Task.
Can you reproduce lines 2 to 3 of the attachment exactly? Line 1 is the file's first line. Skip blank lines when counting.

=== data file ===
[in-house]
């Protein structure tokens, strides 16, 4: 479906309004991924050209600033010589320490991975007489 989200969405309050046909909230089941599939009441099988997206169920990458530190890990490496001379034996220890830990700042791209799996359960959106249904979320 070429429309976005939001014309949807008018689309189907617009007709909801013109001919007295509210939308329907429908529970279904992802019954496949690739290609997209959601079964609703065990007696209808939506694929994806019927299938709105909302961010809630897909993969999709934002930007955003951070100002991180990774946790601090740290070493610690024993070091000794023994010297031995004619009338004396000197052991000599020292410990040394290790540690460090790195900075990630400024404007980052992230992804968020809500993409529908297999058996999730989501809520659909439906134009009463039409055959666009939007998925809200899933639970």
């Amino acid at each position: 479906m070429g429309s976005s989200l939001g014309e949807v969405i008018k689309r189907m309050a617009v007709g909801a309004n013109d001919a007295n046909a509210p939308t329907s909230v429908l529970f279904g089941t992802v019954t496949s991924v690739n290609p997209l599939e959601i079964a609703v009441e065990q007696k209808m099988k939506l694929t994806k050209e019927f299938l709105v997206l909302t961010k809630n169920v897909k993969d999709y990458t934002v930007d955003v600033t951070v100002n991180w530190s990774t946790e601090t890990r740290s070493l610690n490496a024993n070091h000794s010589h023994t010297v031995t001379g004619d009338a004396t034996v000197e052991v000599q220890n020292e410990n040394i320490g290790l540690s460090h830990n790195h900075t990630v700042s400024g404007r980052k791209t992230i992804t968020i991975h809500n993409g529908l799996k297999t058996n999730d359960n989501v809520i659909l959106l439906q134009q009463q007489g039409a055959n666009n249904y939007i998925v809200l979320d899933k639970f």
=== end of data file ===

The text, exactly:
């Protein structure tokens, strides 16, 4: 479906309004991924050209600033010589320490991975007489 989200969405309050046909909230089941599939009441099988997206169920990458530190890990490496001379034996220890830990700042791209799996359960959106249904979320 070429429309976005939001014309949807008018689309189907617009007709909801013109001919007295509210939308329907429908529970279904992802019954496949690739290609997209959601079964609703065990007696209808939506694929994806019927299938709105909302961010809630897909993969999709934002930007955003951070100002991180990774946790601090740290070493610690024993070091000794023994010297031995004619009338004396000197052991000599020292410990040394290790540690460090790195900075990630400024404007980052992230992804968020809500993409529908297999058996999730989501809520659909439906134009009463039409055959666009939007998925809200899933639970």
């Amino acid at each position: 479906m070429g429309s976005s989200l939001g014309e949807v969405i008018k689309r189907m309050a617009v007709g909801a309004n013109d001919a007295n046909a509210p939308t329907s909230v429908l529970f279904g089941t992802v019954t496949s991924v690739n290609p997209l599939e959601i079964a609703v009441e065990q007696k209808m099988k939506l694929t994806k050209e019927f299938l709105v997206l909302t961010k809630n169920v897909k993969d999709y990458t934002v930007d955003v600033t951070v100002n991180w530190s990774t946790e601090t890990r740290s070493l610690n490496a024993n070091h000794s010589h023994t010297v031995t001379g004619d009338a004396t034996v000197e052991v000599q220890n020292e410990n040394i320490g290790l540690s460090h830990n790195h900075t990630v700042s400024g404007r980052k791209t992230i992804t968020i991975h809500n993409g529908l799996k297999t058996n999730d359960n989501v809520i659909l959106l439906q134009q009463q007489g039409a055959n666009n249904y939007i998925v809200l979320d899933k639970f």